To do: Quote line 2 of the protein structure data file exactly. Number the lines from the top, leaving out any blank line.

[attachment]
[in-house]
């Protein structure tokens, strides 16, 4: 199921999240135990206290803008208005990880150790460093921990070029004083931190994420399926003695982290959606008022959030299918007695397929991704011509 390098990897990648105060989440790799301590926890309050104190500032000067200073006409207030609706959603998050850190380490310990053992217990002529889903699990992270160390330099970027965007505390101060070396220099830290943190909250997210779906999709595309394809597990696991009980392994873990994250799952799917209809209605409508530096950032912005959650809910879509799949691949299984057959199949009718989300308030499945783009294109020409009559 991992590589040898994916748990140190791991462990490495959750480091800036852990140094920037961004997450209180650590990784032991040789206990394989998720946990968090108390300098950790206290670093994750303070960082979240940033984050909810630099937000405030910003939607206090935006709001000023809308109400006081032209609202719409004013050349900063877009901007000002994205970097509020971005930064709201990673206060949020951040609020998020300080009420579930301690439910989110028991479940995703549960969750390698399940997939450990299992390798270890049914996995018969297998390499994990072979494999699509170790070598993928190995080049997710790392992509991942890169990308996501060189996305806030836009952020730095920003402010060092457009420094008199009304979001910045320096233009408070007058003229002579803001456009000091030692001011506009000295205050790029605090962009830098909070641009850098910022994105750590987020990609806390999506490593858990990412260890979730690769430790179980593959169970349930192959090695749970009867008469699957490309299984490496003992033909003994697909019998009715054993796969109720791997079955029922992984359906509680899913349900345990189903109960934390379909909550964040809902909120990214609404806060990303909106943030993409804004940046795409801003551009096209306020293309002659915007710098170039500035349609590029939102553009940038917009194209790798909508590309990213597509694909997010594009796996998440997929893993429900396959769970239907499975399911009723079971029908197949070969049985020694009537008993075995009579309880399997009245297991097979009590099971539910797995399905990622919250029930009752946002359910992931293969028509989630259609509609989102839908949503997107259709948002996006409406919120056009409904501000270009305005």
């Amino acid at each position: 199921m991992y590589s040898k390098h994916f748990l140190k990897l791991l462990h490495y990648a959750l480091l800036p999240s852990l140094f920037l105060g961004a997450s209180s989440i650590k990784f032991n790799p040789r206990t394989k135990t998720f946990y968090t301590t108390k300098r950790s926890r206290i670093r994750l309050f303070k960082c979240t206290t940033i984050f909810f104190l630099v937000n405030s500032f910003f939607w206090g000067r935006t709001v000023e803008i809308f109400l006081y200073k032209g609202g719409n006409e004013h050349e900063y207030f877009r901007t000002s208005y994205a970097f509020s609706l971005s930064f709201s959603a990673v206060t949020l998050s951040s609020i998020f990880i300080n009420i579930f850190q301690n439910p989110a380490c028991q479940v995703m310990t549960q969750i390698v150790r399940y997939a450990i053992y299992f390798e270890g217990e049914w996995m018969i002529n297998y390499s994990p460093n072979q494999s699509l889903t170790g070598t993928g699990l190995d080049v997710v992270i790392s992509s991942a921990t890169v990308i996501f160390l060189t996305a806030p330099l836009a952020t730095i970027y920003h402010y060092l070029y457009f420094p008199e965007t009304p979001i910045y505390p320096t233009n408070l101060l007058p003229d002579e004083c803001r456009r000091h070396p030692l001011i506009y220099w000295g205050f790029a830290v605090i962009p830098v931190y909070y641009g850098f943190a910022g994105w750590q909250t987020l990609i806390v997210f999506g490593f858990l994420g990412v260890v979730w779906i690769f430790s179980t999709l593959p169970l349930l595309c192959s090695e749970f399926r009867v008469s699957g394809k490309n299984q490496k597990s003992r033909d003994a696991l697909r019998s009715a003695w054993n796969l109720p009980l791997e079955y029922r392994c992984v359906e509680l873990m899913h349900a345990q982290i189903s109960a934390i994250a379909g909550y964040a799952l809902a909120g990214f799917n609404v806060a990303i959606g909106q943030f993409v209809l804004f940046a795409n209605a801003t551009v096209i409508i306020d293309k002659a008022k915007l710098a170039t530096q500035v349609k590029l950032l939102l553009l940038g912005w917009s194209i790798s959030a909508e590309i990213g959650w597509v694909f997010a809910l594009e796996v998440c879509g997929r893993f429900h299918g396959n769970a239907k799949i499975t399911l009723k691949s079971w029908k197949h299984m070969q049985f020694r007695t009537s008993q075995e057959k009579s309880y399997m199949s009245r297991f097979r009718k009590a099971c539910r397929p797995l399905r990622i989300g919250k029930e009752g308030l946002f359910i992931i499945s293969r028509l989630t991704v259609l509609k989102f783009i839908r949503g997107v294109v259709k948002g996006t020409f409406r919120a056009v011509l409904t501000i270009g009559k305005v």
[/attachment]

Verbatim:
């Protein structure tokens, strides 16, 4: 199921999240135990206290803008208005990880150790460093921990070029004083931190994420399926003695982290959606008022959030299918007695397929991704011509 390098990897990648105060989440790799301590926890309050104190500032000067200073006409207030609706959603998050850190380490310990053992217990002529889903699990992270160390330099970027965007505390101060070396220099830290943190909250997210779906999709595309394809597990696991009980392994873990994250799952799917209809209605409508530096950032912005959650809910879509799949691949299984057959199949009718989300308030499945783009294109020409009559 991992590589040898994916748990140190791991462990490495959750480091800036852990140094920037961004997450209180650590990784032991040789206990394989998720946990968090108390300098950790206290670093994750303070960082979240940033984050909810630099937000405030910003939607206090935006709001000023809308109400006081032209609202719409004013050349900063877009901007000002994205970097509020971005930064709201990673206060949020951040609020998020300080009420579930301690439910989110028991479940995703549960969750390698399940997939450990299992390798270890049914996995018969297998390499994990072979494999699509170790070598993928190995080049997710790392992509991942890169990308996501060189996305806030836009952020730095920003402010060092457009420094008199009304979001910045320096233009408070007058003229002579803001456009000091030692001011506009000295205050790029605090962009830098909070641009850098910022994105750590987020990609806390999506490593858990990412260890979730690769430790179980593959169970349930192959090695749970009867008469699957490309299984490496003992033909003994697909019998009715054993796969109720791997079955029922992984359906509680899913349900345990189903109960934390379909909550964040809902909120990214609404806060990303909106943030993409804004940046795409801003551009096209306020293309002659915007710098170039500035349609590029939102553009940038917009194209790798909508590309990213597509694909997010594009796996998440997929893993429900396959769970239907499975399911009723079971029908197949070969049985020694009537008993075995009579309880399997009245297991097979009590099971539910797995399905990622919250029930009752946002359910992931293969028509989630259609509609989102839908949503997107259709948002996006409406919120056009409904501000270009305005």